Streaming challenger Guvera leverages The Voice

James McGrath
By James McGrath | 30 June 2015

Signing up to The Voice is Guvera's play for critical mass at a time when the category is facing pressure from other streaming services such as Pandora and Spotify, while Apple Music looms in the background as the 800-pound gorilla.

Last week Nine sent out a list of sponsors who had come on board for the current season of The Voice, which premiered on Sunday with a national average audience of 2.08 million viewers.

One of the more intriguing brands to jump on board was Guvera, a locally-backed music streaming company which was founded with plenty of cash from private investors.

It has a presence in several markets, but does not yet have the brand recognition in Australia as its competitors, something which global commercial director Stephen Deane told AdNews was holding it back given it's a majority ad-supported model.

“In terms of creating exposure to create new customers, it's vital because in Australia we're a very strong ad-supported platform, and we're also bringing on a new brand,” Deane said.

“We need to scale up, because as an ad-funded model we can't afford to be niche. It just wouldn't work.”

Deane said it had been looking for an exposure play for about six months, with The Voice deal taking about three months to pull off in conjunction with Nine, Universal Music Group, and Shine Australia.

“We were looking at a few different pieces, but this one just lined up in terms of what we could offer and the exposure they could offer our brand,” Deane said.

“It wasn't so much channel-specific, as looking for a platform that was relevant that could bring ours to life, that could add from a customer-acquisition point of view, and that was relevant from a music entertainment point of view.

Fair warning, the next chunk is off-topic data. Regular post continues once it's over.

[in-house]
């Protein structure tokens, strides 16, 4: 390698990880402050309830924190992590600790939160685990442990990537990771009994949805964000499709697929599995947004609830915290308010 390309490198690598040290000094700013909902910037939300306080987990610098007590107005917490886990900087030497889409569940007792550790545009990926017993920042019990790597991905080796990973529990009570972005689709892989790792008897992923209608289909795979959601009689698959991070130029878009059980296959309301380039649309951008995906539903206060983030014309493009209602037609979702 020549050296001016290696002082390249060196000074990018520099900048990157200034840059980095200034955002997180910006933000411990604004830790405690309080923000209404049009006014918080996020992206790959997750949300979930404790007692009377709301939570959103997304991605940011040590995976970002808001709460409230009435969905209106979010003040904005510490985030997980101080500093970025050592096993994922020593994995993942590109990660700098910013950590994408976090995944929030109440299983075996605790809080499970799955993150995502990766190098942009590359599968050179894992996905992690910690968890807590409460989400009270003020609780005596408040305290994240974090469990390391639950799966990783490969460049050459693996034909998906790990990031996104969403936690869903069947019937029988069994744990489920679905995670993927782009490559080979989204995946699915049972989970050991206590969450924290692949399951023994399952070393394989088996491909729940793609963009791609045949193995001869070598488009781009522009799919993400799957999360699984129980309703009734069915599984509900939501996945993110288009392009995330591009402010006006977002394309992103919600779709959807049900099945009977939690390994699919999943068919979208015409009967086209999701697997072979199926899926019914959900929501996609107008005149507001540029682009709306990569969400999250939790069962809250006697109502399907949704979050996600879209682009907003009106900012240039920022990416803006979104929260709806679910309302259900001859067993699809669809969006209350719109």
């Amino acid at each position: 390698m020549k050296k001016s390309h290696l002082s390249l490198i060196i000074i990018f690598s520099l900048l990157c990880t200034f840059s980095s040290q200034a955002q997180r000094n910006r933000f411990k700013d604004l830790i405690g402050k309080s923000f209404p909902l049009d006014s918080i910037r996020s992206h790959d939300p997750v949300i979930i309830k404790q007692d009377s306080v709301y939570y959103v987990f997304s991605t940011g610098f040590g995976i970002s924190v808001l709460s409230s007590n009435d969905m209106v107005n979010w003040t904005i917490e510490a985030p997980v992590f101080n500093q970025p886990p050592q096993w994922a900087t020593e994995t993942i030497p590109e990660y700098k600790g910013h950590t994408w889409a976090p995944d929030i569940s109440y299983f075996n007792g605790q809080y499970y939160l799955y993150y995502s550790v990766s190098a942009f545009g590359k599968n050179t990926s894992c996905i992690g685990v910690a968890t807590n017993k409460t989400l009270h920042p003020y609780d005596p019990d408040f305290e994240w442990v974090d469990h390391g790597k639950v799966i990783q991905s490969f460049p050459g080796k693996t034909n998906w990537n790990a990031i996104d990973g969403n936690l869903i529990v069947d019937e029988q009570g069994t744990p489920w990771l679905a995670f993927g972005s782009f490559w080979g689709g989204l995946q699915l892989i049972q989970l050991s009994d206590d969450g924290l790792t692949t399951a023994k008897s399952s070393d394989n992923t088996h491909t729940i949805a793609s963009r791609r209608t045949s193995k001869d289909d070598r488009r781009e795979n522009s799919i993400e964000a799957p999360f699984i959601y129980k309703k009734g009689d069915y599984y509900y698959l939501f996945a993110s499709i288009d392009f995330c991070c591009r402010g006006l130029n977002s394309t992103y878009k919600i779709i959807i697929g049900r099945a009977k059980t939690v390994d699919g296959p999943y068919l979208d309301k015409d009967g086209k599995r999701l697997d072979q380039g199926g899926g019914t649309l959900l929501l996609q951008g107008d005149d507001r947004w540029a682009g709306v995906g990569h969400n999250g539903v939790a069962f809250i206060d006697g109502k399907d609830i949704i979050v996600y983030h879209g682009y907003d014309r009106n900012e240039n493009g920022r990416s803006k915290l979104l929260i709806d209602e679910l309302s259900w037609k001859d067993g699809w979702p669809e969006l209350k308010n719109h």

“Ultimately, that's what we do. We're music.”

Guvera is delivering a Voice-branded music channel, which will stream original music from The Voice as well as exclusive performance recordings from the top 16 artists.

It also has TV commercials running on the network, and has experimented with TV ads on Foxtel channels.

“It's interesting now we have the traditional TV advertising results and now we have the integration piece – we'll be able to see how it all works together. It's all about testing and learning,” Deane said.

It is currently in negotiation with five brands to sign them onto the platform, and Deane said he was hopeful the exposure from The Voice would help add weight to its case.

“As you can imagine, the exposure of The Voice gives us really good numbers which we can go to potential clients with,” Deane said.

The streaming service is known for creating branded stations within its app, and then embedding offers into the service.

For example, on the app's hompage it has a Contiki Australia channel, with several playlists curated for the brand and special offers sitting alongside.

However, Deane says the service's future is broad.

“Where we see ourselves going is absolutely being a music entertainment solutions business for brands,” Deane said.

“In other markets, we're doing everything from in-store music solutions through to the digital side of things, through artist and talent partnerships.

“A lot of it comes down to what the brands are after.”

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